A survey of workers in the public sector has found that 92 per cent of those employed by government funded organisations have reservations about the use of cloud computing as a result of security.
The study, conducted by Huddle, concluded that just over a third of public sector staff have yet to encounter any form of cloud computing, while 43 per cent said that they still deal with paper documents on a regular basis.
This means that close to half of all those employed in the public sector still rely on the somewhat archaic practice of printing out files, so that they can be sent to a relevant recipient through the post, rather than utilising online storage solutions to deposit and transfer data in the cloud.
Report spokesperson, Alistair Mitchell, explained that this lack of trust in the cloud was compromising the ability of public sector workers to collaborate and cooperate effectively with one another in the modern workplace.
The lack of efficiency that this leads to is seen as unsustainable by analysts, which is why cloud providers are being urged to do more to foster positive reputations surrounding security.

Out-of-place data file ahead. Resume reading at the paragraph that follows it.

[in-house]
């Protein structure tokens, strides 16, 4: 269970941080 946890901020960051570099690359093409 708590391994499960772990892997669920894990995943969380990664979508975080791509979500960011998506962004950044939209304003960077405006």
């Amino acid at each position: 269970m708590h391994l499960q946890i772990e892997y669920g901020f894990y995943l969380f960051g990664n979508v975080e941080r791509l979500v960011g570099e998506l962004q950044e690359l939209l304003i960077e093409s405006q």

Mitchell said that while staff are enthusiastic about the potential benefits of the cloud, the lack of confidence in the available platforms is worrying. It is also recommended that the government provide more training and education surrounding the cloud, so that there is less to fear.
Another of the complaints that exist among those in the public sector is the amount of time that the migration of data to the cloud can consume, with 85 per cent of respondents citing this as a concern. Again, this is something that both providers and IT decision-makers can do more to tackle in the coming years.